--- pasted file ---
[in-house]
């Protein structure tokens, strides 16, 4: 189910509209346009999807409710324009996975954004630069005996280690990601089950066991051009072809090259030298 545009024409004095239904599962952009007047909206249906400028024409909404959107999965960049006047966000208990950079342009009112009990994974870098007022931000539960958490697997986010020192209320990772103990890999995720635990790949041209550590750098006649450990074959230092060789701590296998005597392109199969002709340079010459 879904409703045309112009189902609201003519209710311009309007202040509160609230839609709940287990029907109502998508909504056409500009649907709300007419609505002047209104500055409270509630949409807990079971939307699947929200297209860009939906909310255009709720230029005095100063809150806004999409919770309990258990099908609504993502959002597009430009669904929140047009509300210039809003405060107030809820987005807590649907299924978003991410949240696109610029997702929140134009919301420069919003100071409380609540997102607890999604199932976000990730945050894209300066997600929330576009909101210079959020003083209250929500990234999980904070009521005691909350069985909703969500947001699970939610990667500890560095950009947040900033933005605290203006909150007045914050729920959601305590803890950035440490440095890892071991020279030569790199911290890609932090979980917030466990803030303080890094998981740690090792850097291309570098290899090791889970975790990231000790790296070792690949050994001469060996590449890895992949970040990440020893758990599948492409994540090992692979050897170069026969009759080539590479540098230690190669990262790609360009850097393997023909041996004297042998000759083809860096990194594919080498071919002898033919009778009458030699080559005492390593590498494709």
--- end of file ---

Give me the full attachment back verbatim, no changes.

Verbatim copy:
[in-house]
């Protein structure tokens, strides 16, 4: 189910509209346009999807409710324009996975954004630069005996280690990601089950066991051009072809090259030298 545009024409004095239904599962952009007047909206249906400028024409909404959107999965960049006047966000208990950079342009009112009990994974870098007022931000539960958490697997986010020192209320990772103990890999995720635990790949041209550590750098006649450990074959230092060789701590296998005597392109199969002709340079010459 879904409703045309112009189902609201003519209710311009309007202040509160609230839609709940287990029907109502998508909504056409500009649907709300007419609505002047209104500055409270509630949409807990079971939307699947929200297209860009939906909310255009709720230029005095100063809150806004999409919770309990258990099908609504993502959002597009430009669904929140047009509300210039809003405060107030809820987005807590649907299924978003991410949240696109610029997702929140134009919301420069919003100071409380609540997102607890999604199932976000990730945050894209300066997600929330576009909101210079959020003083209250929500990234999980904070009521005691909350069985909703969500947001699970939610990667500890560095950009947040900033933005605290203006909150007045914050729920959601305590803890950035440490440095890892071991020279030569790199911290890609932090979980917030466990803030303080890094998981740690090792850097291309570098290899090791889970975790990231000790790296070792690949050994001469060996590449890895992949970040990440020893758990599948492409994540090992692979050897170069026969009759080539590479540098230690190669990262790609360009850097393997023909041996004297042998000759083809860096990194594919080498071919002898033919009778009458030699080559005492390593590498494709």